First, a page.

As of September 2008, no experiment has directly detected the existence of the Higgs boson, but there is some indirect evidence for it. It is hoped that upon the completion of the Large Hadron Collider, experiments conducted at CERN would bring experimental evidence confirming the existence of the particle.
Science, a journal of original scientific research, has reported: "...experimenters may have already overlooked a Higgs particle, argues theorist ChienPeng Yuan of Michigan State University in East Lansing and his colleagues. They considered the simplest possible supersymmetric theory. Ordinarily, theorists assume that the lightest of theory's five Higgses is the one that drags on the W and Z. Those interactions then feed back on Higgs and push its mass above 121 times the mass of the proton, the highest mass searched for at CERN's Large Electron–Positron (LEP) collider, which ran from 1989 to 2000. But it's possible that the lightest Higgs weighs as little as 65 times the mass of a proton and has been missed, Yuan and colleagues argue in a paper to be published in Physical Review Letters`.
Symbol  Description  Renormalization scheme (point)  Value 

$m\_e$  Electron mass  511 keV  
$m\_mu$  Muon mass  106 MeV  
$m\_tau$  Tau lepton mass  1.78 GeV  
$m\_u$  Up quark mass  ($mu\_\{overline\{text\{MS\}\}\}=2text\{\; GeV\}$)  1.9 MeV 
$m\_d$  Down quark mass  ($mu\_\{overline\{text\{MS\}\}\}=2text\{\; GeV\}$)  4.4 MeV 
$m\_s$  Strange quark mass  ($mu\_\{overline\{text\{MS\}\}\}=2text\{\; GeV\}$)  87 MeV 
$m\_c$  Charm quark mass  ($mu\_\{overline\{text\{MS\}\}\}=m\_c$)  1.32 GeV 
$m\_b$  Bottom quark mass  ($mu\_\{overline\{text\{MS\}\}\}=m\_b$)  4.24 GeV 
$m\_t$  Top quark mass  (onshell scheme)  172.7 GeV 
$theta\_\{12\}$  CKM 12mixing angle  0.229  
$theta\_\{23\}$  CKM 23mixing angle  0.042  
$theta\_\{13\}$  CKM 13mixing angle  0.004  
$delta$  CKM CPViolating Phase  0.995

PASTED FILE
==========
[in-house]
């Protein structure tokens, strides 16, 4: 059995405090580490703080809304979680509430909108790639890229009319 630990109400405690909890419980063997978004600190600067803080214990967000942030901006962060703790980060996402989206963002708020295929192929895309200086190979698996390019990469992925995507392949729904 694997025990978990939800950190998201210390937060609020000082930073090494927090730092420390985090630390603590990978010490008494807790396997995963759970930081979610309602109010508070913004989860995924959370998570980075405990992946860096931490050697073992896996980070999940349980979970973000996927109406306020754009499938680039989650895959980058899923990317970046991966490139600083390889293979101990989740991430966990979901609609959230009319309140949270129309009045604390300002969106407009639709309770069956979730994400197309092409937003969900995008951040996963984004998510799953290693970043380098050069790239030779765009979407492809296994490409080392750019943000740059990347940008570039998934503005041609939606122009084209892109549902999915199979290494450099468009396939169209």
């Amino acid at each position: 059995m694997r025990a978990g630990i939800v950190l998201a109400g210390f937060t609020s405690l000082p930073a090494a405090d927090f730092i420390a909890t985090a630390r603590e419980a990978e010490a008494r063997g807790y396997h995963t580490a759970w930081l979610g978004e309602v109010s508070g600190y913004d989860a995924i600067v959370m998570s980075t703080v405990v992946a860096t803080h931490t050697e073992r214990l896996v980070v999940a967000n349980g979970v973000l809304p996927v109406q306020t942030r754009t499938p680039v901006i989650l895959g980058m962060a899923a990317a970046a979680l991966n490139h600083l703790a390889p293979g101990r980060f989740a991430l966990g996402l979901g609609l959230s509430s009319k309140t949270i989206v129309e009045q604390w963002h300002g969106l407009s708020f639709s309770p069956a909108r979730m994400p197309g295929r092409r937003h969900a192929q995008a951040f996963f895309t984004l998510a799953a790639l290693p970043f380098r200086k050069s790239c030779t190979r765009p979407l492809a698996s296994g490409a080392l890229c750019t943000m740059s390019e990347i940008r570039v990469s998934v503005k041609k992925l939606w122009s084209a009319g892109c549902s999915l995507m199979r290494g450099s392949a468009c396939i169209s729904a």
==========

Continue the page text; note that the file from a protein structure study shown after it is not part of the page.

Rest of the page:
$g\_1$  U(1) gauge coupling  ($mu\_\{overline\{text\{MS\}\}\}=M\_text\{Z\}$)  0.357 
$g\_2$  SU(2) gauge coupling  ($mu\_\{overline\{text\{MS\}\}\}=M\_text\{Z\}$)  0.652 
$g\_3$  SU(3) gauge coupling  ($mu\_\{overline\{text\{MS\}\}\}=M\_text\{Z\}$)  1.221 
$theta\_text\{QCD\}$  QCD Vacuum Angle  ~0  
$mu$  Higgs quadratic coupling  Unknown  
$lambda$  Higgs selfcoupling strength  Unknown 
The global Poincaré symmetry is postulated for all relativistic quantum field theories. It consists of the familiar translational symmetry, rotational symmetry and the inertial reference frame invariance central to the theory of special relativity. The local SU(3)$times$SU(2)$times$U(1) gauge symmetry is an internal symmetry that essentially defines the standard model. Roughly, the three factors of the gauge symmetry give rise to the three fundamental interactions. The fields fall into different representations of the various symmetry groups of the Standard Model (see table). Upon writing the most general Lagrangian, one finds that the dynamics depend on 19 parameters, whose numerical values are established by experiment. The parameters are summarized in the table at right.
In the standard model the Higgs field is a complex spinor of the group $SU(2)\_L$,
Before the symmetry breaking the Higgs Lagrangian is given as
$mathcal\{L\}\_H=varphi^dagger\; left(\; stackrel\{leftarrow\}\{partial\_mu\}ig\text{'}\{1over2\}Y\_WB\_mu\; ig\{1over2\}vectauvec\; W\_mu\; right)\; left(\; partial\_mu+ig\text{'}\{1over2\}Y\_WB\_mu\; +ig\{1over2\}vectauvec\; W\_mu\; right)varphi\; \{lambda^2over4\}left(varphi^daggervarphiv^2right)^2$
By Noether's theorem, each of these symmetries yields an associated conservation law. They are the conservation of baryon number, electron number, muon number, and tau number. Each quark carries 1/3 of a baryon number, while each antiquark carries 1/3 of a baryon number. The conservation law implies that the total number of quarks minus number of antiquarks stays constant throughout time. Within experimental limits, no violation of this conservation law has been found.
Similarly, each electron and its associated neutrino carries +1 electron number, while the antielectron and the associated antineutrino carry 1 electron number, the muons carry +1 muon number and the tau leptons carry +1 tau number. The standard model predicts that each of these three numbers should be conserved separately in a manner similar to the baryon number. These numbers are collectively known as lepton family numbers (LF). The difference in the symmetry structures between the quark and the lepton sectors is due to the masslessness of neutrinos in the standard model. However, it was recently found that neutrinos have small mass, and oscillate between flavors, signaling the violation of these three quantum numbers.
In addition to the accidental (but exact) symmetries described above, the standard model exhibits a set of approximate symmetries. These are the SU(2) Custodial Symmetry and the SU(2) or SU(3) quark flavor symmetry.
Symmetry  Lie Group  Symmetry Type  Conservation Law 

Poincaré  Translations$rtimes$SO(3,1)  Global symmetry  Energy, Momentum, Angular momentum 
Gauge  SU(3)$times$SU(2)$times$U(1)  Local symmetry  Electric charge, Weak isospin, Color charge 
Baryon phase  U(1)  Accidental Global symmetry  Baryon number 
Electron phase  U(1)  Accidental Global symmetry  Electron number 
Muon phase  U(1)  Accidental Global symmetry  Muon number 
Tau phase  U(1)  Accidental Global symmetry  Taulepton number